2023–24 Thought Leaders: Dr Paul Elmes
What opportunities do you predict for the growth of your industry in 2024?
The land mobile radio (LMR) industry is set to continue to grow in 2024 — and at least for the next decade and potentially beyond. LMR technology remains unparalleled in delivering real-time, mission-critical voice communication. This assertion may challenge the convictions of some within the telecommunications community, but this is not an attempt to undermine cellular technology. I firmly believe that both LMR and cellular technologies have their roles in ensuring the safety of emergency services and critical infrastructure workers.
Voice communication remains the primary means by which we communicate with mobile field workers. Despite the preferences amongst our younger generations, text messaging is not an effective or efficient form of communication. Voice offers a far richer medium. The human ear has evolved to detect auditory cues, such as variations in tone, pitch and volume, which can convey emotional nuances. The ability to discern emotions like fear through tone of voice is hardwired into our biology. Identifying distress in a colleague’s voice triggers an instinctive response, with potentially life-saving immediacy.
LMR networks have undergone continuous refinement over five decades, tailored to the precise needs of the public safety community. One-to-many, all-informed group communication aligns with the standard operating procedures of the emergency services. Features developed by manufacturers often find their origins in real-world use cases, with the operating requirements specified by the radio users themselves. Quality of service and quality of experience are not just defined but vigorously demanded by end users.
In contrast, cellular networks were originally designed for consumer-grade one-to-one communication. While there have been strides in developing push-to-talk and off-network capabilities, these features are yet to be proven at the coalface, so to speak. Evaluating a feature in a controlled environment is one thing, but relying on its performance when lives are on the line is an entirely different matter. Cellular technology has its place, but LMR has been forged and refined in the heat of real-world experience. It stands as the only serious choice.
What are the biggest challenges facing your industry in 2024?
The foremost challenge facing the LMR industry in 2024, as it has been for the past five decades, is the issue of interoperability, or more precisely, the lack of interoperability. Interoperability is the ability for different agencies, from different jurisdictions, to exchange voice communication on demand and in real time — usually to coordinate the response to an accident or natural disaster.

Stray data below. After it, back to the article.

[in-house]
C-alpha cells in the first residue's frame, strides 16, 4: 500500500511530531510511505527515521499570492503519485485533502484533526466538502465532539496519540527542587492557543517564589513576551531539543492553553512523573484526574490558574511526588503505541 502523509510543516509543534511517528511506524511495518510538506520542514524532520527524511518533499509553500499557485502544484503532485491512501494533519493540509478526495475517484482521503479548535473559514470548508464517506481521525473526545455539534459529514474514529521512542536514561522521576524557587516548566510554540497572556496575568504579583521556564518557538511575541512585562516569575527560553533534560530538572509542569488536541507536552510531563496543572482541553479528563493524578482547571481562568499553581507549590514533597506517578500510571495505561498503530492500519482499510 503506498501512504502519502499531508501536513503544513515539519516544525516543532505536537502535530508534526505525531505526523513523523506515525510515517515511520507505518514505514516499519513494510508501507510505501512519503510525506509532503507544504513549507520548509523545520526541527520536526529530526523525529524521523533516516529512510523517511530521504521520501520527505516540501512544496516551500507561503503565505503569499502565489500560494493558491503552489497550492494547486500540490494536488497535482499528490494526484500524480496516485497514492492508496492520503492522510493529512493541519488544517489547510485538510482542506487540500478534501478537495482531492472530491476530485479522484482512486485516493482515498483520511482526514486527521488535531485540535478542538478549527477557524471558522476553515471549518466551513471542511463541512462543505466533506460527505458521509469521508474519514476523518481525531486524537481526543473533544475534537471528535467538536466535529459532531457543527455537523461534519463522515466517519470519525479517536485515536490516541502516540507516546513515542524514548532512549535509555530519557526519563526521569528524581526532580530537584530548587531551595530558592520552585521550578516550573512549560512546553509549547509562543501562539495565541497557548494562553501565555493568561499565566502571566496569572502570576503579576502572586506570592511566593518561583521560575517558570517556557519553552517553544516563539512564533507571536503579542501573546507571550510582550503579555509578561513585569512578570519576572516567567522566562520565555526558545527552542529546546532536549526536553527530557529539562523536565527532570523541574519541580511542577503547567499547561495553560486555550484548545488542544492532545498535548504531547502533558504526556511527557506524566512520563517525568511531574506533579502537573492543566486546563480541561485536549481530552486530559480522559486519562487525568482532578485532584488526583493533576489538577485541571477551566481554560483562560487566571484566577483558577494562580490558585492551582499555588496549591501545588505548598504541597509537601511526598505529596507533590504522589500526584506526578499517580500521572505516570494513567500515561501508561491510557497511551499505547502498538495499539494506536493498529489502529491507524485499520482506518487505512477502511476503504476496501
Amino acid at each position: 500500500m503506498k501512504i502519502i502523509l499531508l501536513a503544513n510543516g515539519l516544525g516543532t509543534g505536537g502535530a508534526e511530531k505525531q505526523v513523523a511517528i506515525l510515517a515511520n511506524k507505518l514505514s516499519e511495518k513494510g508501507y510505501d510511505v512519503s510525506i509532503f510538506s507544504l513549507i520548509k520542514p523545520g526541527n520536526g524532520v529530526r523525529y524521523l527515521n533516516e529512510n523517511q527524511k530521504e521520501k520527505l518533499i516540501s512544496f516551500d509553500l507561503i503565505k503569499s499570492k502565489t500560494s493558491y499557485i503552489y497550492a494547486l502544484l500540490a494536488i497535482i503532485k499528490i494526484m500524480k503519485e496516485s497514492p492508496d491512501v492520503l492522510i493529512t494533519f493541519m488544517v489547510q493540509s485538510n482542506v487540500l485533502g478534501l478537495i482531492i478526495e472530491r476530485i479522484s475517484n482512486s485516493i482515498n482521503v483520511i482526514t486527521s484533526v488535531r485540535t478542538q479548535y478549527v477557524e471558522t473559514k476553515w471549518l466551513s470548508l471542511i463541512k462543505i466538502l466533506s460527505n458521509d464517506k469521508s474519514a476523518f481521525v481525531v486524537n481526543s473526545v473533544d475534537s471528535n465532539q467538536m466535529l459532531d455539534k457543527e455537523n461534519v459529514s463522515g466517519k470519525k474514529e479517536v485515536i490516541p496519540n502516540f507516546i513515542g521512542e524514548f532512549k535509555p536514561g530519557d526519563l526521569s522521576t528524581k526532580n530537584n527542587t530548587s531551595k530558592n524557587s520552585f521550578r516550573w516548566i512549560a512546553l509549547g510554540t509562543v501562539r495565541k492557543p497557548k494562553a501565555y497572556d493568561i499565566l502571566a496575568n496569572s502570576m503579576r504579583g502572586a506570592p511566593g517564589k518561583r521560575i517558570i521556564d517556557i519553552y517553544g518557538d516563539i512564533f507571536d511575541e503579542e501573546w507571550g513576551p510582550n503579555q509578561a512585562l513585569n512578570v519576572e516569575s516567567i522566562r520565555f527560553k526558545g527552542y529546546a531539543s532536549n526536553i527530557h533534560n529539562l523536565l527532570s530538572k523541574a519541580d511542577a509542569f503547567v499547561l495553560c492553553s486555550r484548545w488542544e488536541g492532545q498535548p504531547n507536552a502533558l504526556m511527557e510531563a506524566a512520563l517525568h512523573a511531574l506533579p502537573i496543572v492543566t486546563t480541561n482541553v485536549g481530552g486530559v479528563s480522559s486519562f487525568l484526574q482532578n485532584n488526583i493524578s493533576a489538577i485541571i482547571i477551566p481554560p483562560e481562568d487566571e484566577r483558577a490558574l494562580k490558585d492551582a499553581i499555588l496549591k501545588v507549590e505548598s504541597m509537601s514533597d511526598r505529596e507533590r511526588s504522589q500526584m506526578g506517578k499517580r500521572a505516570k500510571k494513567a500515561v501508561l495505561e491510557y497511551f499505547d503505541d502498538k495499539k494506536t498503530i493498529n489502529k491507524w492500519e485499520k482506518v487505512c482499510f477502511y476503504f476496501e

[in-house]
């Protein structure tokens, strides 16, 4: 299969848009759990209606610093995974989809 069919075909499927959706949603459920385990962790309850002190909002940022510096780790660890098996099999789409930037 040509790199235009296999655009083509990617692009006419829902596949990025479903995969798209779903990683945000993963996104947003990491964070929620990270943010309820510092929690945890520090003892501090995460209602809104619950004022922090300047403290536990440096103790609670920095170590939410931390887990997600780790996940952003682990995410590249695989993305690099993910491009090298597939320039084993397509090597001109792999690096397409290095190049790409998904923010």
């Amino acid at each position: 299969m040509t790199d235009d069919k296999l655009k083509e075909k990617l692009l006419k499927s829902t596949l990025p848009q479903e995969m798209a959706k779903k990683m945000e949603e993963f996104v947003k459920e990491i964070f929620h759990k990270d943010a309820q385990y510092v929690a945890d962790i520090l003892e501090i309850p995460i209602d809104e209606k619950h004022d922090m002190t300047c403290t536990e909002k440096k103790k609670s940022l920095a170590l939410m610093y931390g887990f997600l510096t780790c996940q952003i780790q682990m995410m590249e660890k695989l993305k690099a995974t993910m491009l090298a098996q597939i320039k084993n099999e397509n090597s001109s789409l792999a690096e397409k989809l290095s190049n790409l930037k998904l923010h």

This challenge has been a known issue in Australia since the time of Cyclone Tracy’s devastation of Darwin in 1974. Subsequently, it has been repeatedly cited in inquiries and Royal Commission reports following natural disasters, particularly during the 2019–2020 bushfire season, as a significant impediment to coordinated response efforts. So what limits interoperability?
The transition from analog to digital technology has brought the adoption of open standard protocols. In Australia, public safety organisations opted for the North American P25 standard, while non-public safety entities turned to the European Digital Mobile Radio (DMR) standard as a more cost-effective alternative to P25. This divergence has led to a diverse array of user groups, including utilities, local government authorities, transportation organisations and mining operations, embracing DMR technology for their critical communications. However, there is no inherent interoperability between the P25 and DMR standards.
Moreover, due to constraints in device technology, it was not feasible until relatively recently to manufacture a single device capable of spanning the frequencies most commonly used for radio communication. The industry has thus adopted internationally recognised frequency bands. Numerous factors, including licensing regulations and spectrum availability, dictate the choice of a particular frequency band for any given network. Even when two adjacent networks use the same technology (such as P25), if their frequency bands differ, they lack native interoperability. While workarounds exist, technology choices and frequency band selections have resulted in the creation of ‘islands of operation’.
What is your company doing to make critical communication accessible and affordable in the current economy?
Tait has recently introduced the TP9800 multiband P25 and TP9700 multiband DMR radios. These devices encompass a transceiver spanning 136 to 941 MHz, thanks to advancements in semiconductor technology. These radios are expected to significantly enhance interagency and interstate radio communication, potentially rendering moot the recurrent recommendations for interoperability in the inquiry and commission reports.
Next year, Tait will release the TP9900, a multiband and multiprotocol P25 and DMR radio. With the TP9900, any first responder agency in need of interoperability between P25 and DMR can effortlessly achieve it through a mode change — simply switch from a P25 VHF channel to a DMR UHF channel, or vice versa, with the turn of a knob. The TP9900 represents a substantial stride towards eliminating the existing ‘islands of operation’ and bridging the interoperability requirements of both P25 and DMR users who need to exchange voice communication.
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